With Nick's attitude toward his dad being totally negative, this sentence makes sense on that level. But we'll later learn that Nick's dad actually is some sort of monster. Any reference to a monster in this book is literal as well as metaphorical.
"My parents died a long time ago. And you know the sad thing? I still miss them every day. […] I swear to you, you'll miss them when they're gone." (6.112)
This sentence feels like foreshadowing. We doubt Nick would care if his dad died, but he would be devastated if anything happened to his mother. She's fine in this book, but we wonder what her fate looks like in the rest of the series.
The true monsters in this world, the people like his dad, were real and human through and through. Which was what made them so dangerous. (6.8)
This is a good line, but keeping in mind what we said earlier about the literal monsters in this world, this isn't exactly true. When we later get to know Nick's father a little more, we learn that he isn't entirely human. Does that make him less dangerous? Or does it make him more dangerous?
Nick didn't even want to think about his gene pool for fear of the infection it might contain. (9.236)
As much as we don't want to be like our parents, it can be inevitable. After all, you have their DNA in you, so you are probably much more similar to your father and mother than you'd like to admit. So is it nature or nurture? What does Nick think about it?
Soon there would be no way back from it. It would consume him and he would become his father. (13.173)
Many people say things like this as a joke, but for Nick, becoming his father is serious business. As we learn from Ambrose/future Nick, if Nick turns evil, he will become a Malachai like his father, and the safety of the world will be in danger. That's some serious business.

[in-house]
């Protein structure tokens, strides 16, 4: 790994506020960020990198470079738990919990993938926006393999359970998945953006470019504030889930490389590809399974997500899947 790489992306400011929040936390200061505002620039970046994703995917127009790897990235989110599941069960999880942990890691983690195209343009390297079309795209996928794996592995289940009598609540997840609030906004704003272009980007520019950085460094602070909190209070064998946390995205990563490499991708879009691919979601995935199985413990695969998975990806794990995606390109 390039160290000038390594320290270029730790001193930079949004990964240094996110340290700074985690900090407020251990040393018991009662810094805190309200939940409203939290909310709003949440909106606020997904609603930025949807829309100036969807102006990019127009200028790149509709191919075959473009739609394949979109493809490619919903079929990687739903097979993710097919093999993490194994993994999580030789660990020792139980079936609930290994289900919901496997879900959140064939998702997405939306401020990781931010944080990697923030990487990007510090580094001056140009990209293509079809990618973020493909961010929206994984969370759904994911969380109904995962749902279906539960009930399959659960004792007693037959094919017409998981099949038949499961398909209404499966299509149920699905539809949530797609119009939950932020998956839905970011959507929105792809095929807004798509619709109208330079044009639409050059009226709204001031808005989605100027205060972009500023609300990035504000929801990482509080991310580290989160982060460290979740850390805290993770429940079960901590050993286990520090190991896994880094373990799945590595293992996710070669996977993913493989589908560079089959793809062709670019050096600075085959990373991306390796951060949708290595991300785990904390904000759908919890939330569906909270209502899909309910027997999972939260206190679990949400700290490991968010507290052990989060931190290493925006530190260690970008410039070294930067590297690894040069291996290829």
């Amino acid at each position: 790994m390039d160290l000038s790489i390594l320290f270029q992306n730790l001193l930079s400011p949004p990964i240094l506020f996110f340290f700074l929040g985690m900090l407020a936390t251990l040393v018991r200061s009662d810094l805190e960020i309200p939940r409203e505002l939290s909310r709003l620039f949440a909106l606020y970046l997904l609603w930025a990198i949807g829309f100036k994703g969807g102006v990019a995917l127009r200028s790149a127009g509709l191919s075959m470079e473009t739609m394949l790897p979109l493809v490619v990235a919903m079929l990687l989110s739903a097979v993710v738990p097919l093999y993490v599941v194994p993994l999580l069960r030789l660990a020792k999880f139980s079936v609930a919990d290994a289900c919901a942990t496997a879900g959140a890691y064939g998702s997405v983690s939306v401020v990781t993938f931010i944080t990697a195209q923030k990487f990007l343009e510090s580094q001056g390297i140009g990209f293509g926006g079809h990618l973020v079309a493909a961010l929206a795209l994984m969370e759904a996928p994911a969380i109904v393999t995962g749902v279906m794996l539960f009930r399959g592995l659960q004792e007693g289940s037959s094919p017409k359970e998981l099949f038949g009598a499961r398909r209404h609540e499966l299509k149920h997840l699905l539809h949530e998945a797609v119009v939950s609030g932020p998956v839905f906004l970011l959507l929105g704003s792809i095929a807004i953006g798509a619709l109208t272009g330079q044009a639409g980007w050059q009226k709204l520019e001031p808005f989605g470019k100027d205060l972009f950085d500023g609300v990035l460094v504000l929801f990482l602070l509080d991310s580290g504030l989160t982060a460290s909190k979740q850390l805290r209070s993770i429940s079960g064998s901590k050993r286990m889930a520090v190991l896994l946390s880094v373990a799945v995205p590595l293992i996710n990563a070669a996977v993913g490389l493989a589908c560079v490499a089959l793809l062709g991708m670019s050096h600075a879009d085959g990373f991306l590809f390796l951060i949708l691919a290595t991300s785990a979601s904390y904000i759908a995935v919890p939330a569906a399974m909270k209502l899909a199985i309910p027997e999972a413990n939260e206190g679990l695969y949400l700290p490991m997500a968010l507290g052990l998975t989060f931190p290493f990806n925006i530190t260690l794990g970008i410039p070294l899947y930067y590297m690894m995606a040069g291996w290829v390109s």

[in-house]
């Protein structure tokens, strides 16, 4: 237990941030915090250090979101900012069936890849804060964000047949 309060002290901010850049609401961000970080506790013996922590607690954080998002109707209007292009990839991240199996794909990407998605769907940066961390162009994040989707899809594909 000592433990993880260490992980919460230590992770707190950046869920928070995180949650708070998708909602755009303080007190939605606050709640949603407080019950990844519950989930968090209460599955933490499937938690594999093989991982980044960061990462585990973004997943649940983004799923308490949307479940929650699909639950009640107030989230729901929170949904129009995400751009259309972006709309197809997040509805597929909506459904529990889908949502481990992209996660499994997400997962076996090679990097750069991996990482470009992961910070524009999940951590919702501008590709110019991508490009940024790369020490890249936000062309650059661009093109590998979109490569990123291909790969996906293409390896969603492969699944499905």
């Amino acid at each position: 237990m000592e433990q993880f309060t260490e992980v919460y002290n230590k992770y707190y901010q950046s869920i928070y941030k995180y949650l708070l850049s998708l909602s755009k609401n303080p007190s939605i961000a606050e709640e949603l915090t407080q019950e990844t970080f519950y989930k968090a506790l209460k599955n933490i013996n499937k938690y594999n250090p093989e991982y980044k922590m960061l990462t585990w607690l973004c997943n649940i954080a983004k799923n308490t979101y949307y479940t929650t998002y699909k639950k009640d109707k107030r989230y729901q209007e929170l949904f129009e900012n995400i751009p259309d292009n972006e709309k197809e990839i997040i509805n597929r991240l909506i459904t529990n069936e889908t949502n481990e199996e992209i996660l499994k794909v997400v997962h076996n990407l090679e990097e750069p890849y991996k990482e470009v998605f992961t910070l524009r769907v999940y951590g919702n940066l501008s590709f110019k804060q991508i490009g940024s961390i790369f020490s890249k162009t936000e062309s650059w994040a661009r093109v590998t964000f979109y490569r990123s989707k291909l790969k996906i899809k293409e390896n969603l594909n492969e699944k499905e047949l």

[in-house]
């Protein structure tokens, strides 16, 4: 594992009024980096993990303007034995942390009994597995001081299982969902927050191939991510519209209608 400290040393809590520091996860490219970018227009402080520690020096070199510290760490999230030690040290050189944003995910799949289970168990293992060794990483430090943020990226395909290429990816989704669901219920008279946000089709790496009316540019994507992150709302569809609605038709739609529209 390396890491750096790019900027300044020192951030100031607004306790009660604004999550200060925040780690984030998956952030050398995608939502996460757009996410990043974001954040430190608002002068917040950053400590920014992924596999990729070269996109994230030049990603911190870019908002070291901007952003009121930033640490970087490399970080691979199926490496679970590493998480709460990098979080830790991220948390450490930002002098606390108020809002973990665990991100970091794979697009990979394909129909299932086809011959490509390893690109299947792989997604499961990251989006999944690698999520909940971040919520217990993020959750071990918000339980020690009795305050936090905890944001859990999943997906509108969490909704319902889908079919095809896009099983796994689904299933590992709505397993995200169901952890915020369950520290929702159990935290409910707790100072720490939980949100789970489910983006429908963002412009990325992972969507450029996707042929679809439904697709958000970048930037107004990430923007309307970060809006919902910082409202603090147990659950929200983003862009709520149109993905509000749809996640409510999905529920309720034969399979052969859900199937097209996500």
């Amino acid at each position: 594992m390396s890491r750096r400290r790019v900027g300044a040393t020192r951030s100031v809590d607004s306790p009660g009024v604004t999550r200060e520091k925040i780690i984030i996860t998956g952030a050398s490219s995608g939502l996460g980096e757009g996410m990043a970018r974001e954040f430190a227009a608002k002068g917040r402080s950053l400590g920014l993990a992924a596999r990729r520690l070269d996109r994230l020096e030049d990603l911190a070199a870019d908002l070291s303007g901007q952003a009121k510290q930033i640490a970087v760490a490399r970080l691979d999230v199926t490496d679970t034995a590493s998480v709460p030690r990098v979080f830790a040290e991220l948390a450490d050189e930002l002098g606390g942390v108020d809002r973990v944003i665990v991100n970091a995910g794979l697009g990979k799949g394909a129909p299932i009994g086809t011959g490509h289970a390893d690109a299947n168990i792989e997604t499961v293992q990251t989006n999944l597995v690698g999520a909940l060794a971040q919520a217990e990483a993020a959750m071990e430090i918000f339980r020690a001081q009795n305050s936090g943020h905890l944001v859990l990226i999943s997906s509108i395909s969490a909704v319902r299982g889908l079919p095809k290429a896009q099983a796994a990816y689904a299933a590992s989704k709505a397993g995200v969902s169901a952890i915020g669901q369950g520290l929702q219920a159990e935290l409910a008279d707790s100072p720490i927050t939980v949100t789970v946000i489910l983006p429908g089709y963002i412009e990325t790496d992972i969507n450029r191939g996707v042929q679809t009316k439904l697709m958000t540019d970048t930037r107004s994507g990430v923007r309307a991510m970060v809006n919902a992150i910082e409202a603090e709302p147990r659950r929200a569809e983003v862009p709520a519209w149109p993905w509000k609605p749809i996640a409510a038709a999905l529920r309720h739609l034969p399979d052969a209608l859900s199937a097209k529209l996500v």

"You are killing your mother and brother." (15.12)
The bad guys capitalize on Madaug's guilt about hurting his family to lure him to them. Like Nick and his mother, Madaug is fond of his family. It's a trick of dictators and monsters everywhere: if you can't convince someone to do what you want, threaten the safety of those that person loves. It's nasty business, through and through.
"We take care of my mom first—she's my number one priority. I have to make sure she's safe." (15.100)
In case you haven't caught by this point, Nick's mom is his number one priority. He risks his own safety to make sure she's safe, and it pays off.
She laughed like an angel. A beautiful, perfect…I am so in love with you. Get a grip, Nick….Get a grip…. (1.96-1.98)
There is plenty of romantic love in this novel, too, if that's more your thing. Nick falls for Nekoda at first sight. Is it destiny? Or is it lust, because Nick is only fourteen? Or is everybody wrong when they say that teenagers only know about lust and infatuation and not about love?
As soon as her parents had learned she was pregnant, they'd offered her one choice. Give up the baby or give up her nice home in Kenner, her education, her family. For reasons he still didn't understand, she'd chosen him. (1.37)
There are a lot of types of love represented in this book, not just romantic love. The love between Nick's mom and her son is very prominent. She loves him unconditionally.
"You are my little man, Nickyboo. And I'm so grateful I have you. You're the only thing I've ever done right in my entire life and if anything ever happened to you, they'd have to dig two graves 'cause I couldn't live a single day without my baby beside me." (2.137)
Okay, Nick's mom loves him. That's sweet. But this is a little intense, and it maybe borders on co-dependency. How will Nick's mom react when he finally moves out of her house? Maybe they both have a little growing up to do.
"Honestly, you have no idea how much your parents love you until something happens to you—then it's too late." (6.91)
We're not sure what Kyrian means here. What happened to him? Why is it too late? Does this have to do with immortality, and dying to achieve it? Perhaps he was able to see how his parents grieved for him after his own "death." That would be difficult to witness.
That was the one order Caleb couldn't understand. Again, he would attribute it to love, but there was no way the Malachai could love anything except himself and his quest for power. (11.39)
Adarian wanting to protect Nick's mother is suspicious. Maybe he does actually love her, in his own twisted way, because there doesn't seem to be a practical reason to keep her alive. At least that we know of. Or maybe it's just about power, as usual.
Caleb would accuse [Adarian] of loving the boy, but he knew better. This wasn't about love. It was about power. (11.29)
Nick's father isn't capable of love. Caleb makes an interesting observation that love and power are basically mutually exclusive. Some people will sacrifice their loved ones for power, which means they didn't love them that much to begin with.